When Peter Guttridge began his Brighton Trilogy (of which The Thing Itself is the concluding part), it was perhaps necessary for reviewers (such as this writer) to draw attention to the fact that Guttridge’s skills extended far beyond the sharp and witty Nick Madrid crime novels, which inhabited the territory of comic crime. The more ambitious Brighton sequence is something else altogether: gritty, sprawling and continuously vivid in its evocation of Britain’s most celebrated seaside resort (and its notorious criminal underpinnings). As in earlier books in the series, the large panoply of characters here are drawn with maximum vividness (notably disgraced Chief Constable Bob Watts), and it is surprising to the reader that this relatively concise novel (weighing in at just over 200 pages) suggests that a great deal has been deceptively crammed into its colourful narrative. Guttridge has firmly demonstrated that there is more to him than being a dry practitioner of comic crime — but he has perhaps made a rod for his own back; how does he follow up his exemplary Brighton Trilogy?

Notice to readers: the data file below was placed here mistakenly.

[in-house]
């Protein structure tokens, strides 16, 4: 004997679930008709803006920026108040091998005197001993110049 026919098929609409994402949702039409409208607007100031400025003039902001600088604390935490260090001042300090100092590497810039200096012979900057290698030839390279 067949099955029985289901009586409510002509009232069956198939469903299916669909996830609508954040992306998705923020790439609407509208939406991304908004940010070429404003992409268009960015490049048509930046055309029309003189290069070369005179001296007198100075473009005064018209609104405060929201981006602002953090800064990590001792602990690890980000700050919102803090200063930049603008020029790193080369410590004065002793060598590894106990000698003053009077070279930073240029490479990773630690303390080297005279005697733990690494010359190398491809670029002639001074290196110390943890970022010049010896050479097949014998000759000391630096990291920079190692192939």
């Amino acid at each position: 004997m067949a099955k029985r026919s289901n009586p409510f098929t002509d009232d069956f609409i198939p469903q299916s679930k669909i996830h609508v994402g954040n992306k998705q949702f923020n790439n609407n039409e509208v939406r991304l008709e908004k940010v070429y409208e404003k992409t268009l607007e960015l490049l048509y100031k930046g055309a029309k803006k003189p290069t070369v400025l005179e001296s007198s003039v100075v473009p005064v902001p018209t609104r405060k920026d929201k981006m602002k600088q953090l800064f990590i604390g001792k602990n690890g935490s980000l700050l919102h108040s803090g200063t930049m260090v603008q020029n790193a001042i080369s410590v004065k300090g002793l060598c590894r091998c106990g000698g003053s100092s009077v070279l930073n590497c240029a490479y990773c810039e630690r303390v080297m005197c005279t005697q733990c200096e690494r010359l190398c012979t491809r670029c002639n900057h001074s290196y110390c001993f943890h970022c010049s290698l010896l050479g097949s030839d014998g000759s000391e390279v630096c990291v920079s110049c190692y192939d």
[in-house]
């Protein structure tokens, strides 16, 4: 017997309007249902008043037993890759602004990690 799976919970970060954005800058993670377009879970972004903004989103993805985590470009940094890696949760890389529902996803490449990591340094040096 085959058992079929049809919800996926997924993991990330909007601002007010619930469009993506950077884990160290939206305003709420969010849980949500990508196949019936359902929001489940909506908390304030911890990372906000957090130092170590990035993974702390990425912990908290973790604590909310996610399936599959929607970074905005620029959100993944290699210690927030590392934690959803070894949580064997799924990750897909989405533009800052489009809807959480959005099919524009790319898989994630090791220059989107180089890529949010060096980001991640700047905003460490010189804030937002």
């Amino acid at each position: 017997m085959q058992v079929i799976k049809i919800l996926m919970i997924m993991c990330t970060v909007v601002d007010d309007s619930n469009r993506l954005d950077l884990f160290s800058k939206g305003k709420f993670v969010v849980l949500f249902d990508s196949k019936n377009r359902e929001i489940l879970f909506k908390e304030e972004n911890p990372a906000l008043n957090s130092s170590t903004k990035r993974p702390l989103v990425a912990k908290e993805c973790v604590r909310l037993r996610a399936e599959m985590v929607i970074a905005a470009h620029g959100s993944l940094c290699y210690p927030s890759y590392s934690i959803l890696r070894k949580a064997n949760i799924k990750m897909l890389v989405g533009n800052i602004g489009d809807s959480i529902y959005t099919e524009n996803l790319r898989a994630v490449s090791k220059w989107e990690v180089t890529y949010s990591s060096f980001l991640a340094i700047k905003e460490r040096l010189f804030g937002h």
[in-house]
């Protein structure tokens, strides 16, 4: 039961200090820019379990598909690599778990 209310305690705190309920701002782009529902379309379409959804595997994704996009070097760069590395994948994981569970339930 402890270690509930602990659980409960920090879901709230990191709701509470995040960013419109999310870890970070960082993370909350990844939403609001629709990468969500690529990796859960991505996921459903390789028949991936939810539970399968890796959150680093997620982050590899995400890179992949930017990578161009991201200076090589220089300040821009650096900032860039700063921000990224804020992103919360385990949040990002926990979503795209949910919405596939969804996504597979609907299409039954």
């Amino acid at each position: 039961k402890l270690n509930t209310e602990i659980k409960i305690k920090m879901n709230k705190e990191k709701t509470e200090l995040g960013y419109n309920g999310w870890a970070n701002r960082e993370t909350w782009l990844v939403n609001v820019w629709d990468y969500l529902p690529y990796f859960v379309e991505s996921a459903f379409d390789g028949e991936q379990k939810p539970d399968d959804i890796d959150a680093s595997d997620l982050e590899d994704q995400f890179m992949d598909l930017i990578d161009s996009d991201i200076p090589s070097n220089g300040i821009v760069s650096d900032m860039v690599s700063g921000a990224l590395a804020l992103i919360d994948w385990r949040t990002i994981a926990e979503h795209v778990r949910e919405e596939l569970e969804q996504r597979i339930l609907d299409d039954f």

Barry Forshaw

The Thing Itself Peter Guttridge

Severn House, £19 99

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